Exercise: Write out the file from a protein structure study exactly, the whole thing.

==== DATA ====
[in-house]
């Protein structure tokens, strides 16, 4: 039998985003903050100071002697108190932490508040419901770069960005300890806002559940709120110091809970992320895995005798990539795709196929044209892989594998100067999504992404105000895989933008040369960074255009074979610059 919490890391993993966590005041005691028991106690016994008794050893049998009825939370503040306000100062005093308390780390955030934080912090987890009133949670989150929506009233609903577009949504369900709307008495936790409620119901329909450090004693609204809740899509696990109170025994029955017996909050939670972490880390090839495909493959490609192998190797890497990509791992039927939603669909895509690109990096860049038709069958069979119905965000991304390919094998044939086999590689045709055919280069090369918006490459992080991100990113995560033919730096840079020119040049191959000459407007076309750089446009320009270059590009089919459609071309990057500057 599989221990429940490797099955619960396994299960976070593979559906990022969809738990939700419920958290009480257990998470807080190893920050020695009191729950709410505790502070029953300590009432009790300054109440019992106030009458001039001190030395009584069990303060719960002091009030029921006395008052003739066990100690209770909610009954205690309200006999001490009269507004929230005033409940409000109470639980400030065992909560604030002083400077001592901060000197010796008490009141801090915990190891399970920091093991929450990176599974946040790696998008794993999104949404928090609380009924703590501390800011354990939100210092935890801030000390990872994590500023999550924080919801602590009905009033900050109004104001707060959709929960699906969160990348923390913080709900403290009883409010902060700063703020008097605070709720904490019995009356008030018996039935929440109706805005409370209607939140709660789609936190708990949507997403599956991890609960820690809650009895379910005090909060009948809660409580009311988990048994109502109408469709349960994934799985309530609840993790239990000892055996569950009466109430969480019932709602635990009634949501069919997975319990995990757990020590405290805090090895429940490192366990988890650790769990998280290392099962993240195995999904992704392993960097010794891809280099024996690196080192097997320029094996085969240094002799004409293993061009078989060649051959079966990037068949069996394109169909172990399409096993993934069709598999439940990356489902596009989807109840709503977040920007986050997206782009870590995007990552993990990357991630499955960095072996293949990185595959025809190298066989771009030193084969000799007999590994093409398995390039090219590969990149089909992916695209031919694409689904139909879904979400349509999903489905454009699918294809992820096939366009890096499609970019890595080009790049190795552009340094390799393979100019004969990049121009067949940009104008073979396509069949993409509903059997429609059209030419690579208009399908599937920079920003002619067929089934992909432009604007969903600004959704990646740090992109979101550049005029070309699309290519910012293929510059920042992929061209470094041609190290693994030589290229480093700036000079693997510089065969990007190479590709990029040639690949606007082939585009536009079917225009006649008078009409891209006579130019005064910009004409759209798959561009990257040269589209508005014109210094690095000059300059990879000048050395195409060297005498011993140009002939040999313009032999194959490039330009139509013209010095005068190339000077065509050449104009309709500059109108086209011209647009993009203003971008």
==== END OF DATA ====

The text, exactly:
[in-house]
């Protein structure tokens, strides 16, 4: 039998985003903050100071002697108190932490508040419901770069960005300890806002559940709120110091809970992320895995005798990539795709196929044209892989594998100067999504992404105000895989933008040369960074255009074979610059 919490890391993993966590005041005691028991106690016994008794050893049998009825939370503040306000100062005093308390780390955030934080912090987890009133949670989150929506009233609903577009949504369900709307008495936790409620119901329909450090004693609204809740899509696990109170025994029955017996909050939670972490880390090839495909493959490609192998190797890497990509791992039927939603669909895509690109990096860049038709069958069979119905965000991304390919094998044939086999590689045709055919280069090369918006490459992080991100990113995560033919730096840079020119040049191959000459407007076309750089446009320009270059590009089919459609071309990057500057 599989221990429940490797099955619960396994299960976070593979559906990022969809738990939700419920958290009480257990998470807080190893920050020695009191729950709410505790502070029953300590009432009790300054109440019992106030009458001039001190030395009584069990303060719960002091009030029921006395008052003739066990100690209770909610009954205690309200006999001490009269507004929230005033409940409000109470639980400030065992909560604030002083400077001592901060000197010796008490009141801090915990190891399970920091093991929450990176599974946040790696998008794993999104949404928090609380009924703590501390800011354990939100210092935890801030000390990872994590500023999550924080919801602590009905009033900050109004104001707060959709929960699906969160990348923390913080709900403290009883409010902060700063703020008097605070709720904490019995009356008030018996039935929440109706805005409370209607939140709660789609936190708990949507997403599956991890609960820690809650009895379910005090909060009948809660409580009311988990048994109502109408469709349960994934799985309530609840993790239990000892055996569950009466109430969480019932709602635990009634949501069919997975319990995990757990020590405290805090090895429940490192366990988890650790769990998280290392099962993240195995999904992704392993960097010794891809280099024996690196080192097997320029094996085969240094002799004409293993061009078989060649051959079966990037068949069996394109169909172990399409096993993934069709598999439940990356489902596009989807109840709503977040920007986050997206782009870590995007990552993990990357991630499955960095072996293949990185595959025809190298066989771009030193084969000799007999590994093409398995390039090219590969990149089909992916695209031919694409689904139909879904979400349509999903489905454009699918294809992820096939366009890096499609970019890595080009790049190795552009340094390799393979100019004969990049121009067949940009104008073979396509069949993409509903059997429609059209030419690579208009399908599937920079920003002619067929089934992909432009604007969903600004959704990646740090992109979101550049005029070309699309290519910012293929510059920042992929061209470094041609190290693994030589290229480093700036000079693997510089065969990007190479590709990029040639690949606007082939585009536009079917225009006649008078009409891209006579130019005064910009004409759209798959561009990257040269589209508005014109210094690095000059300059990879000048050395195409060297005498011993140009002939040999313009032999194959490039330009139509013209010095005068190339000077065509050449104009309709500059109108086209011209647009993009203003971008």